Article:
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Do you ever get overwhelmed by all the protein powders on the market? This one has 30 GRAMS of protein! That one has protein AND carbohydrates! This one says FAT-BURNING! They all sound so promising!

But what do you really need in a protein powder? So glad you asked! Let’s explore.

Before we get started, let me remind you that protein powders are not for everyone. This article is intended for those who choose to consume protein powders, but you can still meet all of your health and fitness goals with real, unprocessed food.

1. Digestibility

Before your body can even start rebuilding your muscles, it needs a solid supply of building blocks called amino acids. And in order to get these building blocks into your blood stream, your body needs to be able to break down dietary protein with relative ease.

Otherwise, undigested protein molecules will pass into the colon, where they will be fermented by your gut bacteria. This fermentation process is what can cause the unwanted bloating, cramping, and gas after drinking a protein shake.

This means that you don’t want to choose a protein powder that makes you feel bloated or gassy. It may be that you can’t tolerate dairy very well (so you might avoid whey and casein), or it may be that your body is not producing enough stomach acid or digestive enzymes to help expedite the digestive process.

I don’t tolerate dairy very well, so I avoided whey protein for a few years. Every time I consumed some whey protein, I would get a mild stomach ache, so I figured it was the whey.

But when I tried another brand of whey protein with digestive enzymes (from Gnarly Nutrition), I found that I was able to enjoy a protein shake without any bloating or cramping.

So if you find a protein powder with digestive enzymes, you’re off to a good start!

2. Release Time

Closely related to the digestibility of a protein powder is the release time. This really refers to the time it takes for digestion to finish its course.

As I’m sure you’ve noticed, there are TONS of different protein powders out there: whey, casein, egg, soy, pea, rice, hemp, quinoa, cranberry, and list the goes on and on. And each of these different protein sources are broken down at different rates.

For example, whey protein has a very quick release time, meaning that it gets absorbed into the blood stream shortly after consumption. Casein, on the other hand, forms a bit of a gel in your stomach, which causes it to have a much slower release time.

Similarly, hemp protein contains omega-3 and omega-6 fatty acids that also slow down the release time (because fat of any kind slows down digestion and absorption of other macronutrients).

The supplement industry likes to make it seem like you NEED to buy a fast-release protein powder for post-workout shakes and a slow-release product for just before bed, but that’s really not necessary.

Just keep the release time in mind when choosing your protein powder: If you like to have protein immediately after a workout, you won’t want to rely on casein or hemp to get the job done.

However, any protein powder will work just fine before bed.

3. Grams of Protein & Carbohydrates

I hear a lot of people really stressing out about carb-to-protein ratios after a workout, but total protein is really more important. If you don’t believe me, then read this study from 2013 published in Nutrition & Metabolism.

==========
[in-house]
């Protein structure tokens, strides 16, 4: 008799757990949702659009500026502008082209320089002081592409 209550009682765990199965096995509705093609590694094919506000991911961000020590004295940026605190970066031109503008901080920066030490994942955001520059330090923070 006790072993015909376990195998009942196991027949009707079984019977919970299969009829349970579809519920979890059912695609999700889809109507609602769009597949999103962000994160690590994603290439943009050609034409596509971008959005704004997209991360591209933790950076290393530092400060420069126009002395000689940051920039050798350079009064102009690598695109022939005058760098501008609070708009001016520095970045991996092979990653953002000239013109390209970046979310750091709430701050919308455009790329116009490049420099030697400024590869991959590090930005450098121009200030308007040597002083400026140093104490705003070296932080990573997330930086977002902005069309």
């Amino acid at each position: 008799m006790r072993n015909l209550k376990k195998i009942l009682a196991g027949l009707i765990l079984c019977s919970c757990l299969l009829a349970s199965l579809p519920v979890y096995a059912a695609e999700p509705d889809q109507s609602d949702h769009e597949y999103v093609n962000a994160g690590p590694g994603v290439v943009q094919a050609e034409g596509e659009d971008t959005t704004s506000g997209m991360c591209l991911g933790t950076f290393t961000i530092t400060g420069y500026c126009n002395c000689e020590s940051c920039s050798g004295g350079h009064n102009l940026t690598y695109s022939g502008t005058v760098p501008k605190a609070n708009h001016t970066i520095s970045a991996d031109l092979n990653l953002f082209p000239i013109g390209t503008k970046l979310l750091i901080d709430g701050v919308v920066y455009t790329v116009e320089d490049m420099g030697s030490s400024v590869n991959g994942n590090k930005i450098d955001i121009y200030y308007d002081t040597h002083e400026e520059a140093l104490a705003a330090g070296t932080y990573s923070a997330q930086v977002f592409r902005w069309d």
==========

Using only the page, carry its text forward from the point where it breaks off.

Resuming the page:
In this particular study, researchers found that consuming carbohydrates with protein was not significantly different from consuming protein alone. This suggests that you may not need as many carbohydrates after a workout as you might think.

It also means that you don’t REALLY need a protein powder with a great deal of carbohydrates.

If your protein powder of choice contains carbohydrates, there’s no need to toss it out. You’ll just want to use that protein powder as a post-workout shake instead of consuming it before bed.

You also want to look for products with at least 20 grams of protein per serving.

4. Additional Ingredients

If you take a look at most protein powders on the market, you’ll find a ton of extra ingredients on the label. Some can be beneficial, but there are a few you want to avoid.

Favorable ingredients include:

  • Branched-chain amino acids (valine, leucine, isoleucine)
  • Prebiotics (inulin, resistant starch, glucomannan, etc)
  • Probiotics (strains of lactobacillus, bifidobacter, bacillus, etc)
  • Digestive enzymes (amylase, protease, lipase, etc)
  • Immunoglobulins
  • Glutamine

Tolerable ingredients include:

  • Stevia
  • Emulsifiers (carageenan, xanthan gum, etc)
  • Inositol (artificial sweetener)

Unwanted ingredients include:

  • High fructose corn syrup
  • Maltodextrin
  • Aspartame
  • Sucralose (Splenda)
  • Acesulfame potassium
  • Monosodium glutamate (MSG)
  • Trans fats (hydrogenated or partially hydrogenated oils)

The majority of the unwanted ingredients are natural and artificial sweeteners. Read my article about sweeteners to find out how sweeteners can affect your health.

It’ll be nearly impossible to find a protein powder without any sweetener whatsoever, but you can do your best to choose a product with very small amounts of sweeteners.


If you’re looking for a new protein powder, look for a product with:

  • Easily digestible protein sources
  • Fast or slow-release times, depending on your meal timing
  • >20 grams of protein/serving
  • Branched-chain amino acids
  • Digestive enzymes (when available)
  • Very small amounts of sweeteners